Image from Shutterstock.com
Image from Shutterstock.com

Changes in technology — including the increased use of commercially-available encryption by criminals and terrorists — has partly made it harder for law enforcement and intelligence agencies to conduct certain types of surveillance, a respected U.S. Internet institute has admitted.

However, the authors of the report by Harvard’s Berkman Center for Internet and Society doubt the world is “going dark,” as some government officials claim.

While the report, titled “Don’t Panic,”  doesn’t offer a solution to how much access police and other agencies should have to encrypted voice, text and video communications of citizens, it does conclude that “communications in the future will neither be eclipsed into darkness nor illuminated without shadow.” Rather, it says, there will more likely be more opportunities for surveillance, not less.

“Market forces and commercial interests will likely limit the circumstances in which companies will offer encryption that obscures user data from the companies themselves, and the trajectory of technological development points to a future abundant in unencrypted data, some of which can fill gaps left by the very communication channels law enforcement fears will “go dark” and beyond reach.”

The “combination of technological developments and market forces” will “ensure that the government will gain new opportunities to gather critical information from surveillance.”

The report comes amid public debate as some law enforcement and intelligence agencies around the world are demanding back doors to commercially-available security software to ensure they can access communications from potential threats.  In a speech last November RCMP Commissioner Bob Paulson complained child porn rings “can encrypt their communications and they can exploit children for sexual purposes and it’s a little harder to get at them from the police point of view.”

But following disclosures by former NSA contractor Edward Snowden of the capabilities of some Western intelligence agencies to intercept communications major companies began to act.  Apple included default encryption of the password-protected contents of its devices in iOS 8.2, and Google enabled device encryption by default with Android 5.0. Web sites like Yahoo Mail followed, but what worries police is that the encryption on some devices and services use keys solely in the possession of the device holders, so law enforcement can’t get hold of them through court orders to service providers or vendors.

Quickly the FBI, the CIA and other agencies went to the U.S. Congress to demand legislation forcing security companies to build backdoors into their software that police and intelligence agencies can access when needed. In Britain the government introduced a draft bill that would make it easier to get at encrypted communications. (To read the entire bill click here.)

Countering them are cybersecurity experts who say a backdoor runs the risk of being exploited by hackers as well as cops. As encryption expert and project member Bruce Schneier wrote in an appendix to the report, “If the FBI can eavesdrop on your text messages or get at your computer’s hard drive, so can other governments. So can criminals. So can terrorists.”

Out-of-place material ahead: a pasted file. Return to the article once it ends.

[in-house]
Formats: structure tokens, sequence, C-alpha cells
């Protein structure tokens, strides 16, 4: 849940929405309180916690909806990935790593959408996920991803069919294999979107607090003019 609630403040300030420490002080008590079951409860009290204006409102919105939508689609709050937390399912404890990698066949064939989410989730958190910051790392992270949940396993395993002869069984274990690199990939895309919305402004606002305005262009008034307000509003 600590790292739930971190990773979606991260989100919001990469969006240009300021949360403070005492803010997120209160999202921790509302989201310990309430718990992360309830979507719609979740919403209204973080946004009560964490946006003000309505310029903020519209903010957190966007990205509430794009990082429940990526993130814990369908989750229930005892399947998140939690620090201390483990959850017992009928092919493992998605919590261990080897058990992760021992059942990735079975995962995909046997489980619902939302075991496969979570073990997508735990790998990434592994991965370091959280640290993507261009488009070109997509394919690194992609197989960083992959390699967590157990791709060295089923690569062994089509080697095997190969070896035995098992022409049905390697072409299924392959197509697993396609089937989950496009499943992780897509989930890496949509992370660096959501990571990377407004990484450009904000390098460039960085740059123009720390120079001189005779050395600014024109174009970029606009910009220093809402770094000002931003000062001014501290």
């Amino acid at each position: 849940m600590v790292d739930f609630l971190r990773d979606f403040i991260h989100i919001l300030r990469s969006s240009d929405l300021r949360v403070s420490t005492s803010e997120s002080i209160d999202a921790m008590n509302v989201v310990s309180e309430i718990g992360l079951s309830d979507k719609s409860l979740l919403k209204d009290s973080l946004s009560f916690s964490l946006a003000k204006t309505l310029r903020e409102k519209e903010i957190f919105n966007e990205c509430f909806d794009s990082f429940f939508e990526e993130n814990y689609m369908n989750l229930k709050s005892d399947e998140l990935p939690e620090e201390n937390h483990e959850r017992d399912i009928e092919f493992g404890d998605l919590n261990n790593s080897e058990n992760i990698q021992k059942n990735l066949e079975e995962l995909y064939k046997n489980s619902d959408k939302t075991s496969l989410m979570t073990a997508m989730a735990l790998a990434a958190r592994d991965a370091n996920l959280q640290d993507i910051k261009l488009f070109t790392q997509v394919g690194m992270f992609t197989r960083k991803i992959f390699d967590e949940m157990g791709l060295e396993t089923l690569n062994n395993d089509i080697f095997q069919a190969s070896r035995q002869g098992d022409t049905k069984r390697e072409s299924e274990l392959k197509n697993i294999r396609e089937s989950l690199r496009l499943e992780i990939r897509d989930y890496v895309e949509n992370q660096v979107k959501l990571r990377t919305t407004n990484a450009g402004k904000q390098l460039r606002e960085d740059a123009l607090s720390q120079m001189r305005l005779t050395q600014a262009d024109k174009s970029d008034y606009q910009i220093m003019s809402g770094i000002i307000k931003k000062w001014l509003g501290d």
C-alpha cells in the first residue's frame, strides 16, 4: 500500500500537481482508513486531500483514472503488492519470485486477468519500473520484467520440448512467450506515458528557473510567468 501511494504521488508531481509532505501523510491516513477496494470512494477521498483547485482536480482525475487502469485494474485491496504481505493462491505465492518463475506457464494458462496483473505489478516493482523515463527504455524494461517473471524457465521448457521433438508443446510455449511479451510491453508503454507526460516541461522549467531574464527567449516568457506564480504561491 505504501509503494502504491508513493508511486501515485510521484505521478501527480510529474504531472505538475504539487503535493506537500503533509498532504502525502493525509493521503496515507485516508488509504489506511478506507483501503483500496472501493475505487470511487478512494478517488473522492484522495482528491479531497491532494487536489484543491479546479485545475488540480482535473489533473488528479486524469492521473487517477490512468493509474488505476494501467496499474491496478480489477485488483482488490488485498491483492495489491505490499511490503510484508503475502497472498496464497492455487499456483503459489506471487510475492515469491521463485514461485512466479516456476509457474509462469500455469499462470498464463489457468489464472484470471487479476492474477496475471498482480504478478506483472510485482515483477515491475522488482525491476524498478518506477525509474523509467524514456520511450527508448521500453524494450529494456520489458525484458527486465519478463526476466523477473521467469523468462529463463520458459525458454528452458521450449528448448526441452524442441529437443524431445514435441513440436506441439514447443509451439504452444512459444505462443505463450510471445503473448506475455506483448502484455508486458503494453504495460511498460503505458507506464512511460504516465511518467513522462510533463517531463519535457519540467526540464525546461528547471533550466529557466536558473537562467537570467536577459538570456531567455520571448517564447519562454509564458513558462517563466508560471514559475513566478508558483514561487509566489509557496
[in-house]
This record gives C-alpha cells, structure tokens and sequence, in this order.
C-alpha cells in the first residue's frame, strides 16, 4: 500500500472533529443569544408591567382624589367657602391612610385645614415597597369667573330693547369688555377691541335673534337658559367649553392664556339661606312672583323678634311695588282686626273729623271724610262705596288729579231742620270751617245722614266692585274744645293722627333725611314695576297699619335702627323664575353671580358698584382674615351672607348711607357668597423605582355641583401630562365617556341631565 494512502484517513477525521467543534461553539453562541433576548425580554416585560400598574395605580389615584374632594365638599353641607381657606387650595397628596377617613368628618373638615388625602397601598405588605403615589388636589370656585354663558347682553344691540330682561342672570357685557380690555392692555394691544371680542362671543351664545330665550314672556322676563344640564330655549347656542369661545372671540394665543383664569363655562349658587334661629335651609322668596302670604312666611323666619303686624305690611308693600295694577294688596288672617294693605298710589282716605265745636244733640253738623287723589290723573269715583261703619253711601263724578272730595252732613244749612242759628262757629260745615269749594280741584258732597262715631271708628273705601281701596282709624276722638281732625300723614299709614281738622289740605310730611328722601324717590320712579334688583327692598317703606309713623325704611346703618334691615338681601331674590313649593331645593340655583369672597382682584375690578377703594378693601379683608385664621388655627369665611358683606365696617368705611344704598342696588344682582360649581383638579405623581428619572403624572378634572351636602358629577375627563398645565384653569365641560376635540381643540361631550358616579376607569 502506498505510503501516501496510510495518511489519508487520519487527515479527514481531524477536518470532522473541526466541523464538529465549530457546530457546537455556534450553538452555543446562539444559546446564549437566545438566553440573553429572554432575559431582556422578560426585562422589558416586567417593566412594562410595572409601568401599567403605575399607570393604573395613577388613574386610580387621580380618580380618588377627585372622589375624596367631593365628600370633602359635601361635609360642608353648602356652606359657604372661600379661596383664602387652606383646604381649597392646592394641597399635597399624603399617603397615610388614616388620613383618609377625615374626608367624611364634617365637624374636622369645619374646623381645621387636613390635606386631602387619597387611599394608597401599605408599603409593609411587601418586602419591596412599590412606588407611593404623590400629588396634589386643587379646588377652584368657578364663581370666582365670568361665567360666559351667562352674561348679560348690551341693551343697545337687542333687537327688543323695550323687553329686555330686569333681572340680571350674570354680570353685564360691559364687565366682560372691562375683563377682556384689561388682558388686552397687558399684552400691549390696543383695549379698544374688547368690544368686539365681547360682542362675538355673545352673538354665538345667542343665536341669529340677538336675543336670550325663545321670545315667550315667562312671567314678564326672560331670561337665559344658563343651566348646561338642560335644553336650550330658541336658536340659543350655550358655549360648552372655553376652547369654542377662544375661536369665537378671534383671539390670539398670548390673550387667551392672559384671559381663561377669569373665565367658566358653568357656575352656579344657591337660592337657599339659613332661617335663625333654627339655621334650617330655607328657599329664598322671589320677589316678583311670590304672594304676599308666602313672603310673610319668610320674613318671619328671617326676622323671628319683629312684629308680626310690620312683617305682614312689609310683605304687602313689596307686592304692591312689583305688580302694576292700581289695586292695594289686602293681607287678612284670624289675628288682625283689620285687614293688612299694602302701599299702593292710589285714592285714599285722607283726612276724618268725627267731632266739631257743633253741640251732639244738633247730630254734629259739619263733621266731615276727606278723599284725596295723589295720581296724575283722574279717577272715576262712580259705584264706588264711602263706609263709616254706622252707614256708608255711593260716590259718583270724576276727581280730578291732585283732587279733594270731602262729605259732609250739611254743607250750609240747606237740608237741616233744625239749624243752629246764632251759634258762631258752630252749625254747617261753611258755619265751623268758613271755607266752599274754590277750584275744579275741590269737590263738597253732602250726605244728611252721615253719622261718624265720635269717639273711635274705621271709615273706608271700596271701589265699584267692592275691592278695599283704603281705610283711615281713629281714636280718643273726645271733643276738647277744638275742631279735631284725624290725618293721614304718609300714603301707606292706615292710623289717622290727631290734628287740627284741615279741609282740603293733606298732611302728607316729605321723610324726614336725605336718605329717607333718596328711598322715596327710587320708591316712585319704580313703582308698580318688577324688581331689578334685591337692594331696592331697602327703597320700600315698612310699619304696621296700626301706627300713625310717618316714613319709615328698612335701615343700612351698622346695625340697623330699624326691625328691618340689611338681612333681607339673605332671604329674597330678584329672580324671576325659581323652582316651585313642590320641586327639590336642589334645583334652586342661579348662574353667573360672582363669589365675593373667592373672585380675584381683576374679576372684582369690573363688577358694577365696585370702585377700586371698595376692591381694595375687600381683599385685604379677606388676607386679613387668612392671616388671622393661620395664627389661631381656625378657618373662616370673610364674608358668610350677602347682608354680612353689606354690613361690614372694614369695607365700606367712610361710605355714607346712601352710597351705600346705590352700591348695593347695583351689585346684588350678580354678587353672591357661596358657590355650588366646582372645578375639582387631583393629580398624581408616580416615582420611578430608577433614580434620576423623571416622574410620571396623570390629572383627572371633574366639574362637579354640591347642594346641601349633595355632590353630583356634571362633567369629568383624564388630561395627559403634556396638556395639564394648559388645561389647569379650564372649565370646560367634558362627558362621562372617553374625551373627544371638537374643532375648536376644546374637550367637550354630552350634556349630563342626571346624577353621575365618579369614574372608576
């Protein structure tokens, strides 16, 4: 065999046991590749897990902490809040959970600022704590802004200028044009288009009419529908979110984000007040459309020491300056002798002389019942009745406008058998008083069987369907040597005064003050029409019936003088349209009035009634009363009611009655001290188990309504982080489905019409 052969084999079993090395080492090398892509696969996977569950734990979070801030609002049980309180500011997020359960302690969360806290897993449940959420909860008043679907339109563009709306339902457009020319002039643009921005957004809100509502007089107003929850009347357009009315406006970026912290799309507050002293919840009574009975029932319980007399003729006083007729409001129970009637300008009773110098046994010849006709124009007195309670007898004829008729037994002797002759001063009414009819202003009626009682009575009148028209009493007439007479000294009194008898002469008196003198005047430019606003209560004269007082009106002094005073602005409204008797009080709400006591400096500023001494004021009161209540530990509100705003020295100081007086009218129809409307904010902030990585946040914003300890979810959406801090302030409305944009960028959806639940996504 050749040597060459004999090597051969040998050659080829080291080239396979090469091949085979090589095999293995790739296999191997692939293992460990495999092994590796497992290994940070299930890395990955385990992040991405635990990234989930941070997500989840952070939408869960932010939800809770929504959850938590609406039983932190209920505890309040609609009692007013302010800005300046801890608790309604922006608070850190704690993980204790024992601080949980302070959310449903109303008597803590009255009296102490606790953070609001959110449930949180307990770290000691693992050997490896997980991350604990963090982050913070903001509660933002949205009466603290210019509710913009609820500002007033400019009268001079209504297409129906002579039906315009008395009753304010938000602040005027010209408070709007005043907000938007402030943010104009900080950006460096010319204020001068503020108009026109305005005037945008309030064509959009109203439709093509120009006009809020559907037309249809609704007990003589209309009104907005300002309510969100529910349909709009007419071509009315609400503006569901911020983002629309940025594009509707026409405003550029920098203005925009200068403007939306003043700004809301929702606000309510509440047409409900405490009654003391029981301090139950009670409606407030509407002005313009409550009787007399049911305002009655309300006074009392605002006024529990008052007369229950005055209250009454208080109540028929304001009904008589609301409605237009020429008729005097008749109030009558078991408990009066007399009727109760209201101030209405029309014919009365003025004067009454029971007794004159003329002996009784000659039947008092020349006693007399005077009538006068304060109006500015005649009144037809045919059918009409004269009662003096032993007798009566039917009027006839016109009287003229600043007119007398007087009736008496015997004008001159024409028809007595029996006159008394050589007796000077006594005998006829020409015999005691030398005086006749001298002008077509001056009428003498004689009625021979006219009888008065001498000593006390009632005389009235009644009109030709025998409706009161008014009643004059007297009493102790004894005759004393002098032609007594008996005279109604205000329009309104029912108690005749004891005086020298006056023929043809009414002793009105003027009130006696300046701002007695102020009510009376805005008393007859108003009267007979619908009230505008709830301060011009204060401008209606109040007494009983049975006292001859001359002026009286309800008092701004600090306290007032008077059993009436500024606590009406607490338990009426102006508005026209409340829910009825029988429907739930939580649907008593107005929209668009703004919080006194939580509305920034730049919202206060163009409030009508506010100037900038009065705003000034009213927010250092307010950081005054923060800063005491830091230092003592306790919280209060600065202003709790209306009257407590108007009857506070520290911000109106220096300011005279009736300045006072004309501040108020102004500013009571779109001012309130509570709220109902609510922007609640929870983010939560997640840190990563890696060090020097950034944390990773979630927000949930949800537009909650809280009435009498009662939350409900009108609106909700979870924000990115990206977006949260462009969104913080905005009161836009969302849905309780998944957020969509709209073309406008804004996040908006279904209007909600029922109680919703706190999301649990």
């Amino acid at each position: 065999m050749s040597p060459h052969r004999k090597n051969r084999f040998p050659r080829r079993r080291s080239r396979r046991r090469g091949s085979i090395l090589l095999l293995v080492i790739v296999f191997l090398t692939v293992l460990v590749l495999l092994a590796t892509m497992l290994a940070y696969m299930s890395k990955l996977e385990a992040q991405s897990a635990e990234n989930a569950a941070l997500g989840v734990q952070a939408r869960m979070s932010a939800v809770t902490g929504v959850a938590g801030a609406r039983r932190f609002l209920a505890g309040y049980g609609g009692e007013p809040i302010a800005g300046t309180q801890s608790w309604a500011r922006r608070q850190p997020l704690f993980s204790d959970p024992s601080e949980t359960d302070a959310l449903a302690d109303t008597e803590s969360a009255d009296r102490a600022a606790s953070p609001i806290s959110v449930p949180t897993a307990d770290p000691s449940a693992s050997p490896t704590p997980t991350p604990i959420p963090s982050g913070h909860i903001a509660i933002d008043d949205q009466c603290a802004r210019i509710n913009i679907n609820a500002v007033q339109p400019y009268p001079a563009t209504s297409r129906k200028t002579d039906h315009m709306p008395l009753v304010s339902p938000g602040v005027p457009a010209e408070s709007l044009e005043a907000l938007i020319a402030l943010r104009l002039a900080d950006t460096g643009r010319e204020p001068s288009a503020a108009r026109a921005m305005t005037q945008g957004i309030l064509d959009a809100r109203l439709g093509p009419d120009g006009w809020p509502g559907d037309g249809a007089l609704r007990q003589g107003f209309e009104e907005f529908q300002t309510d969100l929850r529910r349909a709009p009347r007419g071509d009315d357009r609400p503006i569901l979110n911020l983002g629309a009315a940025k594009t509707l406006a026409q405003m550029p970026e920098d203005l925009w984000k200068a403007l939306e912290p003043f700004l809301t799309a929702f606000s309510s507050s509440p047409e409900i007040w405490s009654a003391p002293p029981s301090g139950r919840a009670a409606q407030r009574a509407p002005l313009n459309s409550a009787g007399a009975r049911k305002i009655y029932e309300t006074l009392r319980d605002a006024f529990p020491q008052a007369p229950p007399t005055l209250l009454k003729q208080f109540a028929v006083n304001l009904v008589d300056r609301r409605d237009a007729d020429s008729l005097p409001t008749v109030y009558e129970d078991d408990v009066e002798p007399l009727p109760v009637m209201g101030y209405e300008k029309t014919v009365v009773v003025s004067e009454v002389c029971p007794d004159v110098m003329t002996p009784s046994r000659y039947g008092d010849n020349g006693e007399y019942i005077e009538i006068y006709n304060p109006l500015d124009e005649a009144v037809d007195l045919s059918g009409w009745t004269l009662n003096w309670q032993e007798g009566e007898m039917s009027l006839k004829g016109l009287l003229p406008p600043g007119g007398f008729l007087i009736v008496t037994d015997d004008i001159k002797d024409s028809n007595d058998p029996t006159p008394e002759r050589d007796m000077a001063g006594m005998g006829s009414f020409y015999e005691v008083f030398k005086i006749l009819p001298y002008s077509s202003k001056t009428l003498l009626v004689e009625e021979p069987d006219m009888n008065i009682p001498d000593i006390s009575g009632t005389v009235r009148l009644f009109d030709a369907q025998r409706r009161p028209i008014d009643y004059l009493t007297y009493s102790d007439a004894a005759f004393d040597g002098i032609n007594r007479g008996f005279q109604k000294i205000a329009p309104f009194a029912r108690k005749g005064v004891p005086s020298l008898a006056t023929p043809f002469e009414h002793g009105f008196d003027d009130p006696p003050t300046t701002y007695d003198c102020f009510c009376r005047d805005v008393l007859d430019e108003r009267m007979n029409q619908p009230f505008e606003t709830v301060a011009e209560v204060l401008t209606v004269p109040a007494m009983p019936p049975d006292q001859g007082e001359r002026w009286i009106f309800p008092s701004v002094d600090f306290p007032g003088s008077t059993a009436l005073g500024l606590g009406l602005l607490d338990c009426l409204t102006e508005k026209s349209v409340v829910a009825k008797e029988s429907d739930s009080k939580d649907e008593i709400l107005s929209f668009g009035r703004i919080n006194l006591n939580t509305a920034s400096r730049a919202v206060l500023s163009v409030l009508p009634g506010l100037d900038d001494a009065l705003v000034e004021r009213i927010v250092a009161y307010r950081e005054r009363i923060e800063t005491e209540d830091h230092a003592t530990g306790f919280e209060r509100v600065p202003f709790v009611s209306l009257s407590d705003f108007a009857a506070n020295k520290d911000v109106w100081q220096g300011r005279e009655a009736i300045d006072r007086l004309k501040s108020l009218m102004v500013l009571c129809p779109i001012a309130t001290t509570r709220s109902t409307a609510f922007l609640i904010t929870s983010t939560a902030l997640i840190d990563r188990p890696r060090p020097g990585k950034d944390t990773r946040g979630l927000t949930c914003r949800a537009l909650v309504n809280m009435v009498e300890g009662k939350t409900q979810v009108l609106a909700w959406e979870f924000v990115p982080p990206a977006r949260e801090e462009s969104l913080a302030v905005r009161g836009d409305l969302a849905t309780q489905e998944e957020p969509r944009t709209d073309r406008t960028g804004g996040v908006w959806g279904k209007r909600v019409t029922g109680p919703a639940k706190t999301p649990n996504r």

While this debate is being led in the U.S. it affects Canada, where software companies to create or include encryption in their products. The federal government is also involved. although neither the former Conservative nor the current Liberal governments have taken public stands on creating backdoors. For reference last August the University of Toronto’s Citizen Lab wrote this paper on what it called Canada’s weakening of communications encryption.

After hearing from all sides the Berkman report’s authors conclude

• End-to-end encryption and other technological architectures for obscuring user data are unlikely to be adopted ubiquitously by companies, because the majority of businesses that provide communications services rely on access to user data for revenue streams and product functionality, including user data recovery should a password be forgotten;

• Software ecosystems tend to be fragmented. In order for encryption to become both widespread and comprehensive, far more coordination and standardization than currently exists would be required;

• Networked sensors and the Internet of Things are projected to grow substantially, and this has the potential to drastically change surveillance. The still images, video, and audio captured by these devices may enable real-time intercept and recording with after-the fact access. Thus an inability to monitor an encrypted channel could be mitigated by the ability to monitor from afar a person through a different channel;

• Metadata is not encrypted, and the vast majority is likely to remain so. This is data that needs to stay unencrypted in order for the systems to operate: location data from cell phones and other devices, telephone calling records, header information in e-mail, and so on. This information provides an enormous amount of surveillance data that was unavailable before these systems became widespread;

• These trends raise novel questions about how we will protect individual privacy and security in the future. Today’s debate is important, but for all its efforts to take account of technological trends, it is largely taking place without reference to the full picture.



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